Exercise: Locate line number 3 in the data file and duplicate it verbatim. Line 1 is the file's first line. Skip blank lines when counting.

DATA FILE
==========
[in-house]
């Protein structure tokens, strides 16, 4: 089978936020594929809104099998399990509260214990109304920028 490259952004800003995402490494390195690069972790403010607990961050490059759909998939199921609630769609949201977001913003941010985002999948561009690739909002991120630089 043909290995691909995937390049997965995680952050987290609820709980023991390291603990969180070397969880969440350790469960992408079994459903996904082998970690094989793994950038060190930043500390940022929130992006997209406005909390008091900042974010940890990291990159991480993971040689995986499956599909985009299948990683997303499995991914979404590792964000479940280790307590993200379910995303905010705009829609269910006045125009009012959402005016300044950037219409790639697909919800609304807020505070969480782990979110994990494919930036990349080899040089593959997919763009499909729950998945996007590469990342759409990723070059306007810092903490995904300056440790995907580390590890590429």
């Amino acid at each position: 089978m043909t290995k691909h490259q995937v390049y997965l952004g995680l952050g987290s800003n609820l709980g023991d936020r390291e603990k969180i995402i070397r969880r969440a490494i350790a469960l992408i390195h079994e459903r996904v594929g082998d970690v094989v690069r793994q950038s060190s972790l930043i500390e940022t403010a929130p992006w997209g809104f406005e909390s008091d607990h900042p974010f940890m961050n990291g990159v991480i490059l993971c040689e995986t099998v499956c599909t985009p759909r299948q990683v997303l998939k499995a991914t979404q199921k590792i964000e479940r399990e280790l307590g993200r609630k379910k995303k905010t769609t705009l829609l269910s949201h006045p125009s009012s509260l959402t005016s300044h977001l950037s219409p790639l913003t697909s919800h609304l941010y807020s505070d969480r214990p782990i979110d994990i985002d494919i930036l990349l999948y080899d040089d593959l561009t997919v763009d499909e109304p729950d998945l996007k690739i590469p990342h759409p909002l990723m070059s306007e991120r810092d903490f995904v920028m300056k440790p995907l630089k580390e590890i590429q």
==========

């Amino acid at each position: 089978m043909t290995k691909h490259q995937v390049y997965l952004g995680l952050g987290s800003n609820l709980g023991d936020r390291e603990k969180i995402i070397r969880r969440a490494i350790a469960l992408i390195h079994e459903r996904v594929g082998d970690v094989v690069r793994q950038s060190s972790l930043i500390e940022t403010a929130p992006w997209g809104f406005e909390s008091d607990h900042p974010f940890m961050n990291g990159v991480i490059l993971c040689e995986t099998v499956c599909t985009p759909r299948q990683v997303l998939k499995a991914t979404q199921k590792i964000e479940r399990e280790l307590g993200r609630k379910k995303k905010t769609t705009l829609l269910s949201h006045p125009s009012s509260l959402t005016s300044h977001l950037s219409p790639l913003t697909s919800h609304l941010y807020s505070d969480r214990p782990i979110d994990i985002d494919i930036l990349l999948y080899d040089d593959l561009t997919v763009d499909e109304p729950d998945l996007k690739i590469p990342h759409p909002l990723m070059s306007e991120r810092d903490f995904v920028m300056k440790p995907l630089k580390e590890i590429q």